The City punished struggling department stores chain Debenhams on Tuesday after it warned on profits for the third time in six months.
The retailer, which is in the middle of a three-year turnaround, said it continued to go through “turbulent times”.
It is struggling with increased discounting from rivals, such as troubled House of Fraser’s recent 60% price cuts, a slump in its clothing and make-up sales and a squeeze on consumers.
Annual pre-tax profits will be between £35 million and £40 million, below the £50.3 million it had expected. The shares plunged 13.4%, or 2.63p, to 16.97p.
Despite this, chief executive Sergio Bucher, who joined Debenhams in 2016 to revive its fortunes, insisted the business was “well equipped to navigate the market turbulence”.
The retailer is looking to offload its Danish business, Magasin du Nord, which has six stores and made underlying profits of £27 million last year, to strengthen its balance sheet. It also has a small in-house printing business, Magenta Print, it could sell.
“A retailer shouldn’t have a printing business in their group,” said finance chief Matt Smith. He also said Debenhams will spend less money next year on some parts of the business such as back-of-house technology.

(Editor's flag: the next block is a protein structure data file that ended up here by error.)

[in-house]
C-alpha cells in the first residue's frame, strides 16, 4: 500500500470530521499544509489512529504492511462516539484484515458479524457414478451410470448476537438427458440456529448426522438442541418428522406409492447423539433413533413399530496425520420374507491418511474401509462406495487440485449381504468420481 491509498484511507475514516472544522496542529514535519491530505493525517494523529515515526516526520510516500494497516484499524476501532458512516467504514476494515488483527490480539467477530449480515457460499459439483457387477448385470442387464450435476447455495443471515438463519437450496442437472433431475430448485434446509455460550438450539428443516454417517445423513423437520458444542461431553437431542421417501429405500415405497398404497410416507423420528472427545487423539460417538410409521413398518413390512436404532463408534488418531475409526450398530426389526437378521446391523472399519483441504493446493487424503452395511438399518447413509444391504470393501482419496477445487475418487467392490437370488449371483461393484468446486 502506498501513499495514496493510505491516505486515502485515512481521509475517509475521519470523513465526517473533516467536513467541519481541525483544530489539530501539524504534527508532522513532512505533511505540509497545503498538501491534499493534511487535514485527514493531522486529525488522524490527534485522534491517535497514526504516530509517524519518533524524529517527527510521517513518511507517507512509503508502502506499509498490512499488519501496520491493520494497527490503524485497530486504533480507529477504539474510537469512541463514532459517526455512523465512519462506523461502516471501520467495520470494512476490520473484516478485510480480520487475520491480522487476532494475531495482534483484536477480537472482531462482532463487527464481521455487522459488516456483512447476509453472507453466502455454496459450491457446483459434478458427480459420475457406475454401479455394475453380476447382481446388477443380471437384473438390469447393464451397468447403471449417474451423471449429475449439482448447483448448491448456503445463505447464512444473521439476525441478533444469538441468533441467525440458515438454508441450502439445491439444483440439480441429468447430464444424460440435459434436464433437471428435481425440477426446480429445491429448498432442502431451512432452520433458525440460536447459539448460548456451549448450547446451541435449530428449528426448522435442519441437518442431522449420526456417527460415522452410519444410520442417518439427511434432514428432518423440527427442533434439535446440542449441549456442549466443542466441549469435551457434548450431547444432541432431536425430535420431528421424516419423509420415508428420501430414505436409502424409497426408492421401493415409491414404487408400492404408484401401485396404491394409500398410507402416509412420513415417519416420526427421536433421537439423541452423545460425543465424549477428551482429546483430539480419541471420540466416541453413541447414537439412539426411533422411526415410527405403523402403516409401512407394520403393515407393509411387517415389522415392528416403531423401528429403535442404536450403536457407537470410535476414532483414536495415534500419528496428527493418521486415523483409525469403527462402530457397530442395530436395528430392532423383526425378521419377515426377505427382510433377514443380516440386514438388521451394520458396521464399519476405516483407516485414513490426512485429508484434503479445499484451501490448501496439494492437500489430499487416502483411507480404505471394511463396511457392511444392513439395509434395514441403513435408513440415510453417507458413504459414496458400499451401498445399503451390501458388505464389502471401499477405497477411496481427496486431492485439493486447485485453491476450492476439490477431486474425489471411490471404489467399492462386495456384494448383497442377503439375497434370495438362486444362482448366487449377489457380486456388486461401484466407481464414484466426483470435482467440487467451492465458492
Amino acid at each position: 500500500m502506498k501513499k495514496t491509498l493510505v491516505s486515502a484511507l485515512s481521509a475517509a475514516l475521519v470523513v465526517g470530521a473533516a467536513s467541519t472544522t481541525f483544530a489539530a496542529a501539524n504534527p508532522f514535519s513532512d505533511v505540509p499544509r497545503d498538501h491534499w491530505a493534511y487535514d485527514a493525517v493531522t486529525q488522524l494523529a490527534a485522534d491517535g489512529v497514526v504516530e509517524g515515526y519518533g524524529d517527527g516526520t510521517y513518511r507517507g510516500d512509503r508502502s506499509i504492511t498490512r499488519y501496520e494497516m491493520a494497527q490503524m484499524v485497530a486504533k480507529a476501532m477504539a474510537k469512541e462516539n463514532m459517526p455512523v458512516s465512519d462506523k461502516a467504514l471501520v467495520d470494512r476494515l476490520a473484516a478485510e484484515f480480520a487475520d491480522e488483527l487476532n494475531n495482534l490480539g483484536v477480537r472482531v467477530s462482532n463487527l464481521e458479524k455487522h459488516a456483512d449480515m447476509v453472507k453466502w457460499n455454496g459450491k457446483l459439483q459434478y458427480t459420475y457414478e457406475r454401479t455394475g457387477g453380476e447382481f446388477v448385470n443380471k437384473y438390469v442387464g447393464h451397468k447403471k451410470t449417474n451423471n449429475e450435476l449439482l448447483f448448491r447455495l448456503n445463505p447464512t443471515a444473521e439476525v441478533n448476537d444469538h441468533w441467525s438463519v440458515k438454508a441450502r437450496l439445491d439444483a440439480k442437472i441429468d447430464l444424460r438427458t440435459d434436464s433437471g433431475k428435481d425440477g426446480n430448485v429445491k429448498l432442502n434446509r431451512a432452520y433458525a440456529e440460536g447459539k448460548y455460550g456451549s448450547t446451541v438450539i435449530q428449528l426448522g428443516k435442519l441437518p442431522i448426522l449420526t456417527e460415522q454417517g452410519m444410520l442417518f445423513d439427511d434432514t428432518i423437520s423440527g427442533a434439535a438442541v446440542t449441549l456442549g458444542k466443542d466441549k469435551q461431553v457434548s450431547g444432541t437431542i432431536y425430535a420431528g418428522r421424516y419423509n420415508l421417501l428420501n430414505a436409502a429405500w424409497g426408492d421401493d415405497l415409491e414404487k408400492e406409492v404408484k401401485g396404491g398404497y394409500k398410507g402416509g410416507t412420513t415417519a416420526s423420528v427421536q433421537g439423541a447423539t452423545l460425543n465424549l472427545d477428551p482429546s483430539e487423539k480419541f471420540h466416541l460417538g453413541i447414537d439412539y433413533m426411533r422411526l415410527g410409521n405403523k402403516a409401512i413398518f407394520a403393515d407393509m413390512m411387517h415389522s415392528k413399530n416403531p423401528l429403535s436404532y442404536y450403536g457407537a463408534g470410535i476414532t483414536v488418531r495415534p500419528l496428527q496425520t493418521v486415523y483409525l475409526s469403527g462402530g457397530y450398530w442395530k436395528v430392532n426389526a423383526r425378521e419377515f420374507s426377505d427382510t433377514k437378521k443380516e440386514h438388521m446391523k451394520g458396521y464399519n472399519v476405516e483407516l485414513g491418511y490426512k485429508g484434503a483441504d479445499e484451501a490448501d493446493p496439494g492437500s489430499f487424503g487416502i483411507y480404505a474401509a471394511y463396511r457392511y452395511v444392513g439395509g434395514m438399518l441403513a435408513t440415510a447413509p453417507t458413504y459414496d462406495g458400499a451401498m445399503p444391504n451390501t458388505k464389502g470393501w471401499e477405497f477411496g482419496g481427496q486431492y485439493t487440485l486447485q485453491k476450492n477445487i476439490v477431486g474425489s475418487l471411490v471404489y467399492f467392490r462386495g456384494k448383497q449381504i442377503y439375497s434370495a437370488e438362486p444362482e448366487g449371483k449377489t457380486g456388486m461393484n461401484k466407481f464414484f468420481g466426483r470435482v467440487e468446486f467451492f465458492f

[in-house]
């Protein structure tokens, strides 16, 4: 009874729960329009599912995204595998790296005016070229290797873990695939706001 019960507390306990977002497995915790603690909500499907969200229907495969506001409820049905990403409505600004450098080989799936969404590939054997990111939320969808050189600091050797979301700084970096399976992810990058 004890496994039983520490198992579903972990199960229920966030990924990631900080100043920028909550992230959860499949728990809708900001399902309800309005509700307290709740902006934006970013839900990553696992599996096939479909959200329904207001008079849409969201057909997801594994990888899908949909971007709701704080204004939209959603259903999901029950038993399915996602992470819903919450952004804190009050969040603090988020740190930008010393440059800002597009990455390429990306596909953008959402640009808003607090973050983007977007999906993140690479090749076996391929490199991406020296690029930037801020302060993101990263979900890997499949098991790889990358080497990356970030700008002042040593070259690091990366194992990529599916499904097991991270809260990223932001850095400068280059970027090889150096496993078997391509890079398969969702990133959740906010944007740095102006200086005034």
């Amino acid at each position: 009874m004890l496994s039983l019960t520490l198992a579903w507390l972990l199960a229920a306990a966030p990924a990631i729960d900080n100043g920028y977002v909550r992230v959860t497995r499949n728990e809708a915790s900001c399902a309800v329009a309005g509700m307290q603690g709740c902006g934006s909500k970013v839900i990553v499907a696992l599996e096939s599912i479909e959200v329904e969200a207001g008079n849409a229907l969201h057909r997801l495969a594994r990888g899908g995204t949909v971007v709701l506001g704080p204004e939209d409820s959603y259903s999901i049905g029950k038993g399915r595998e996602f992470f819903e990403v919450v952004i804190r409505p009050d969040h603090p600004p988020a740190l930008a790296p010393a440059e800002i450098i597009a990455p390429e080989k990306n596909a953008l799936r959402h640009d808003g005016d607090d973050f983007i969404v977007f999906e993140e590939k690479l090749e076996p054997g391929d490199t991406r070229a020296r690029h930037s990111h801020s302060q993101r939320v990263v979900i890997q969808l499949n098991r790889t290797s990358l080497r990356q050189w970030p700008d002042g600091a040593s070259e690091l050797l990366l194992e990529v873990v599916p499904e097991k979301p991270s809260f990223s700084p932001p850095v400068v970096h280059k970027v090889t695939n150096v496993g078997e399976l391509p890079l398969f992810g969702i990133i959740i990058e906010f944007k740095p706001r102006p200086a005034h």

This year it put aside £140 million for improvements, while next year it will spend between £75 million to £90 million.
“We would expect management not pay a final dividend as a result,” said Investec’s Kate Calvert.
Debenhams said same-store sales fell by 1.7% for the 15 weeks to June 16. Online sales, however, grew 16%.
The company, which has been targeted by short-sellers including hedge fund manager Crispin Odey, has earmarked 10 stores for closure over the next five years. It joins a string of retailers on the High Street, including Marks & Spencer, rival House of Fraser and struggling New Look, in shutting stores.
Bucher, who joined from Amazon in October 2016, is pinning his hopes on beauty products and a slimmed, better-curated fashion offer. It plans to make cost savings of £20 million. “We don’t see conditions [on the High Street] changing in the near future and we are making very careful choices about how we deploy our capital,” he added.
It warned on profits in April, blaming the Beast from the East, and in January, after poor Christmas sales.
Mike Ashley ‘backs us’
The retailer’s boss Sergio Bucher on Tuesday insisted Mike Ashley’s Sports Direct, which has built a near-30% stake in Debenhams, was “supportive” of his turnaround strategy and they have regular conversations.
Sports Direct also owns 11% of House of Fraser, which is closing more than half its stores to stay afloat, fuelling rumours that Ashley (pictured) wants to combine the ailing businesses.
Sports Direct’s significant stake also brings it closer to the threshold at which a formal takeover bid could kick off.